When Is the Market Going to Tank?
There’s nothing like ending a long week with a lazy late-in-the-day martini and a conversation you force upon someone else about doomsday cults or the three hour deep dive you recently went on concerning the commercialization of Mount Everest. Against your best attempts to steer the discussion away from work and instead stuff it with sinister fluff, your companion casually drops, “So when do you think the real estate market is going to crash?” Asking that to a real estate broker is like asking a dog owner, “When you think your adorable cockapoo puppy you’ve poured your entire life into is going to finally swallow a chocolate bar and die?”
This is not to discount how traumatizing national crises are and any whiff of a repeat sends the populous into a tail spin, regurgitating exaggerated troubling memories and projecting them out into the foreseeable future. Sensationalized headlines only pour kerosine onto this hysteria, using pure pathos to rip logic out of the equation and turn up the emotions to a fever pitch.
To set the record straight here, this is not a repeat of the 2007 crash – not even close. So please slowly back off the ledge and join us on ground level so we can unravel you from the wild tangle of alarmist headlines you’ve seemed to have gotten yourself ensnared in.
To kick the conversation off, let’s begin with some hard facts from CNBC in order to highlight why this current housing re-balancing is not the same as the 2007 crash:
1. New lending regulations that resulted from that meltdown put today’s borrowers on far firmer footing. Of the 53.5 million first lien home mortgages in the USA today, the average borrower FICO credit score is a record high 751. It was 699 in 2010, 2 years after the financial sector’s meltdown. Lenders have been much more strict about lending, much of that reflected in credit quality.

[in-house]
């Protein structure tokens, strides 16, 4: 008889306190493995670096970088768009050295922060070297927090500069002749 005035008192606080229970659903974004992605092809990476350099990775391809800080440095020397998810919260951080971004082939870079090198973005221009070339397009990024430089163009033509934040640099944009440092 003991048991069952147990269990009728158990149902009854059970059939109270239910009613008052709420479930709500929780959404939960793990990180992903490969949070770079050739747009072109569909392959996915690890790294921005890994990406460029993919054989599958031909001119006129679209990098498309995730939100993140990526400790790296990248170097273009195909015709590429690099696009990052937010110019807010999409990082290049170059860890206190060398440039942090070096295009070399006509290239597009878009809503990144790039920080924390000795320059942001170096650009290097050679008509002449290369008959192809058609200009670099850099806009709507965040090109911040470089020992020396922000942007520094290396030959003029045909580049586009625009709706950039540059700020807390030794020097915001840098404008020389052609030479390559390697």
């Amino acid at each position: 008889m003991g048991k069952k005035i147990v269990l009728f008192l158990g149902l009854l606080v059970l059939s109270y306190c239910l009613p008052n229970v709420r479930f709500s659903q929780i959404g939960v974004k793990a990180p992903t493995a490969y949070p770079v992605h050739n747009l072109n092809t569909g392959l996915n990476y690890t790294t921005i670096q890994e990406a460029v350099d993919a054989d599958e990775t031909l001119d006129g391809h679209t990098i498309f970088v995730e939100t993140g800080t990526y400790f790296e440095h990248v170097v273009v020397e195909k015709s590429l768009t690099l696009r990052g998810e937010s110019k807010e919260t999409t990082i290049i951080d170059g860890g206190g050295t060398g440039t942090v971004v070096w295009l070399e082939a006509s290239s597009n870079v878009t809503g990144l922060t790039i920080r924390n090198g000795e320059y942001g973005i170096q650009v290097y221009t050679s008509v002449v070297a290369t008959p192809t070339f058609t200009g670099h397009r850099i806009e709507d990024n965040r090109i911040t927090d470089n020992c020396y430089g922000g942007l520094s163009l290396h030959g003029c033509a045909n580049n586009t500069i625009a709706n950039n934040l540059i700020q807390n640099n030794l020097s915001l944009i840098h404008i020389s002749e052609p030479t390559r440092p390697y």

2. Today’s homeowners have record amounts of home equity. Tappable equity hit a record high of $11 trillion collectively this year, a 34% increase from 2021.
3. Mortgage debt in the US is now less than 43% of current home values, the lowest on record. Negative equity is virtually nonexistent. 25% of borrowers who were under water in 2011. Now just 2.5% of borrowers have less than 10% equity in their homes.
4. There are currently 2.5 million adjustable-rate mortgages outstanding today…about 8% of active mortgages, the lowest volume on record. In 2007, just before the housing market crash, there were 13.1 million ARMs, representing 36% of all mortgages. More than 80% of today’s ARM originations also operate under a fixed rate for the first 7-10 years.
5. While 1.4 million ARMs are currently facing higher rate resets, those borrowers will have to make higher monthly payments. In 2007, about 10 million ARMs were facing higher resets.
6. Mortgage delinquencies are now at a record low, with just under 3% of mortgages past due.
One key differentiator between the market prior to 2008 and today is that the Fed gave the biggest U.S. banks a clean bill of health in its annual stress test, saying they’d be able to continue lending to households and businesses even in a severe recession. The test measured the 34 biggest banks’ ability to maintain strong capital levels in a hypothetical recession marked by sharply higher unemployment and a steep decline in stock prices. The banks subject to the test remained above their minimum capital requirements in the test’s worst-case scenario, though they would collectively lose more than $600 billion.